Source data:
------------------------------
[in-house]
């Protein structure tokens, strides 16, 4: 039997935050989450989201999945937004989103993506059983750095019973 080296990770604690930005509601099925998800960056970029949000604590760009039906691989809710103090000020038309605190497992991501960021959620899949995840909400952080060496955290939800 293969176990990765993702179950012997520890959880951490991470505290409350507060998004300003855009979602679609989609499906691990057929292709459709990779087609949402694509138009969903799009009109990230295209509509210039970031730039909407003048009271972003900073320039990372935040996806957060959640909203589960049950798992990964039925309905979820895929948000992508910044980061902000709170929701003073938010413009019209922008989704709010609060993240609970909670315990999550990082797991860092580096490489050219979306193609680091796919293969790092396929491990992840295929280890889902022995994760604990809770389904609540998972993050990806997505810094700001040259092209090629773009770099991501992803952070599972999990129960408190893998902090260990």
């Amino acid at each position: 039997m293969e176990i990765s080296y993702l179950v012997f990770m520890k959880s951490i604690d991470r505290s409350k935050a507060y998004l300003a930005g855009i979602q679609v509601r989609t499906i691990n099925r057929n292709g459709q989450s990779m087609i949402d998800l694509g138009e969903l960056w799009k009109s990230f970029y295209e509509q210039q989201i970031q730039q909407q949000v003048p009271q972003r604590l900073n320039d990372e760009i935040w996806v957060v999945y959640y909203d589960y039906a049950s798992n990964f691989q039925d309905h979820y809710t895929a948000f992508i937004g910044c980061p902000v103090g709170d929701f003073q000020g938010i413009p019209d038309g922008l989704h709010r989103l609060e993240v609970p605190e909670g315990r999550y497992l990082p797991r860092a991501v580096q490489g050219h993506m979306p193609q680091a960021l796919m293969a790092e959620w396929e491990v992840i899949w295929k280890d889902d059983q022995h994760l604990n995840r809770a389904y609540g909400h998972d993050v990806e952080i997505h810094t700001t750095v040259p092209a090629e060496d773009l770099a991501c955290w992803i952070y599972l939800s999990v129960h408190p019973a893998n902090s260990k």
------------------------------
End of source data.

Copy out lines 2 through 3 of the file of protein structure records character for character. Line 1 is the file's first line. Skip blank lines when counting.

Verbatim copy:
């Protein structure tokens, strides 16, 4: 039997935050989450989201999945937004989103993506059983750095019973 080296990770604690930005509601099925998800960056970029949000604590760009039906691989809710103090000020038309605190497992991501960021959620899949995840909400952080060496955290939800 293969176990990765993702179950012997520890959880951490991470505290409350507060998004300003855009979602679609989609499906691990057929292709459709990779087609949402694509138009969903799009009109990230295209509509210039970031730039909407003048009271972003900073320039990372935040996806957060959640909203589960049950798992990964039925309905979820895929948000992508910044980061902000709170929701003073938010413009019209922008989704709010609060993240609970909670315990999550990082797991860092580096490489050219979306193609680091796919293969790092396929491990992840295929280890889902022995994760604990809770389904609540998972993050990806997505810094700001040259092209090629773009770099991501992803952070599972999990129960408190893998902090260990």
């Amino acid at each position: 039997m293969e176990i990765s080296y993702l179950v012997f990770m520890k959880s951490i604690d991470r505290s409350k935050a507060y998004l300003a930005g855009i979602q679609v509601r989609t499906i691990n099925r057929n292709g459709q989450s990779m087609i949402d998800l694509g138009e969903l960056w799009k009109s990230f970029y295209e509509q210039q989201i970031q730039q909407q949000v003048p009271q972003r604590l900073n320039d990372e760009i935040w996806v957060v999945y959640y909203d589960y039906a049950s798992n990964f691989q039925d309905h979820y809710t895929a948000f992508i937004g910044c980061p902000v103090g709170d929701f003073q000020g938010i413009p019209d038309g922008l989704h709010r989103l609060e993240v609970p605190e909670g315990r999550y497992l990082p797991r860092a991501v580096q490489g050219h993506m979306p193609q680091a960021l796919m293969a790092e959620w396929e491990v992840i899949w295929k280890d889902d059983q022995h994760l604990n995840r809770a389904y609540g909400h998972d993050v990806e952080i997505h810094t700001t750095v040259p092209a090629e060496d773009l770099a991501c955290w992803i952070y599972l939800s999990v129960h408190p019973a893998n902090s260990k």